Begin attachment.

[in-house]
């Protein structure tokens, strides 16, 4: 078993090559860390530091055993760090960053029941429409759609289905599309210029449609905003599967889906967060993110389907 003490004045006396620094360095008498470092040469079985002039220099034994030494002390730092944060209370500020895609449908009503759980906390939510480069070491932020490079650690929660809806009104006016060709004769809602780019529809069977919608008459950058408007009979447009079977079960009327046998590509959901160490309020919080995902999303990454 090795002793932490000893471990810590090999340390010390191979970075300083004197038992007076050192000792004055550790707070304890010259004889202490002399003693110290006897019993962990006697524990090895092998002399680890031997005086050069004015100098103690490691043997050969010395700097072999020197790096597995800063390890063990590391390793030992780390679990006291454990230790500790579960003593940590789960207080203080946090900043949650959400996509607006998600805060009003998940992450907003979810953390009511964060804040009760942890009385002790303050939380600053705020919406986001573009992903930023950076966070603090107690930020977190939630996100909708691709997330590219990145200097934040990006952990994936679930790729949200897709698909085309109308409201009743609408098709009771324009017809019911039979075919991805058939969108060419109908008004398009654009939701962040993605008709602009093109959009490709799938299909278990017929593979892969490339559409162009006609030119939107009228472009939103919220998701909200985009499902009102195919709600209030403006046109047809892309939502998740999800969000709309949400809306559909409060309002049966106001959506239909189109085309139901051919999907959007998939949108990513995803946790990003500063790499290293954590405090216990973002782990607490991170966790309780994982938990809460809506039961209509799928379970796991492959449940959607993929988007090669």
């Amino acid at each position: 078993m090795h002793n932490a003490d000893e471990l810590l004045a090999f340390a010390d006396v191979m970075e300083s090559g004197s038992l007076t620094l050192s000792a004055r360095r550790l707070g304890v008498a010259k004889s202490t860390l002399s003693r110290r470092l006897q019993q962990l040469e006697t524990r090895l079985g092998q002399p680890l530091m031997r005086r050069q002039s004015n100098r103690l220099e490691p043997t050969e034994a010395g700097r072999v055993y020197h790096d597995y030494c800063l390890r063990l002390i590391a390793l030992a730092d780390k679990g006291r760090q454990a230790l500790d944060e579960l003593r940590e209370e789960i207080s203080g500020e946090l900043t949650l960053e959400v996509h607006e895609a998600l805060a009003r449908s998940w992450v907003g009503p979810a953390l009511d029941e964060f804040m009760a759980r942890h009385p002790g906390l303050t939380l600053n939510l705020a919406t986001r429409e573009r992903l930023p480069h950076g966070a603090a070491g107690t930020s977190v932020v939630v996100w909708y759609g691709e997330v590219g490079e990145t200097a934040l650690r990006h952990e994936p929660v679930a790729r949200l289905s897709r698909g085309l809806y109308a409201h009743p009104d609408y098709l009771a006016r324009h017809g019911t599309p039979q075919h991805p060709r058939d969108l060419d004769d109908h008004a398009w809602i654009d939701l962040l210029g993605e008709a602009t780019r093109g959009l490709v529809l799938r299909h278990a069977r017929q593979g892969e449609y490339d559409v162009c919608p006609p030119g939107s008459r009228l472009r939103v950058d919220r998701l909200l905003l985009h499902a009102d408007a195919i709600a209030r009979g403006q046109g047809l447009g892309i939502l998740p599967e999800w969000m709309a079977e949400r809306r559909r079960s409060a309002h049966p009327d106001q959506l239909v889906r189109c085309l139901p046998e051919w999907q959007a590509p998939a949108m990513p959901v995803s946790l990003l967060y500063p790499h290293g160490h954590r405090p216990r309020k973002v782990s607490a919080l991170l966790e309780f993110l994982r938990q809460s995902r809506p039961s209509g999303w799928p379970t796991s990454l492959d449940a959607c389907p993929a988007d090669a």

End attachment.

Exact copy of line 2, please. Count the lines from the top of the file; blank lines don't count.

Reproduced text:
């Protein structure tokens, strides 16, 4: 078993090559860390530091055993760090960053029941429409759609289905599309210029449609905003599967889906967060993110389907 003490004045006396620094360095008498470092040469079985002039220099034994030494002390730092944060209370500020895609449908009503759980906390939510480069070491932020490079650690929660809806009104006016060709004769809602780019529809069977919608008459950058408007009979447009079977079960009327046998590509959901160490309020919080995902999303990454 090795002793932490000893471990810590090999340390010390191979970075300083004197038992007076050192000792004055550790707070304890010259004889202490002399003693110290006897019993962990006697524990090895092998002399680890031997005086050069004015100098103690490691043997050969010395700097072999020197790096597995800063390890063990590391390793030992780390679990006291454990230790500790579960003593940590789960207080203080946090900043949650959400996509607006998600805060009003998940992450907003979810953390009511964060804040009760942890009385002790303050939380600053705020919406986001573009992903930023950076966070603090107690930020977190939630996100909708691709997330590219990145200097934040990006952990994936679930790729949200897709698909085309109308409201009743609408098709009771324009017809019911039979075919991805058939969108060419109908008004398009654009939701962040993605008709602009093109959009490709799938299909278990017929593979892969490339559409162009006609030119939107009228472009939103919220998701909200985009499902009102195919709600209030403006046109047809892309939502998740999800969000709309949400809306559909409060309002049966106001959506239909189109085309139901051919999907959007998939949108990513995803946790990003500063790499290293954590405090216990973002782990607490991170966790309780994982938990809460809506039961209509799928379970796991492959449940959607993929988007090669």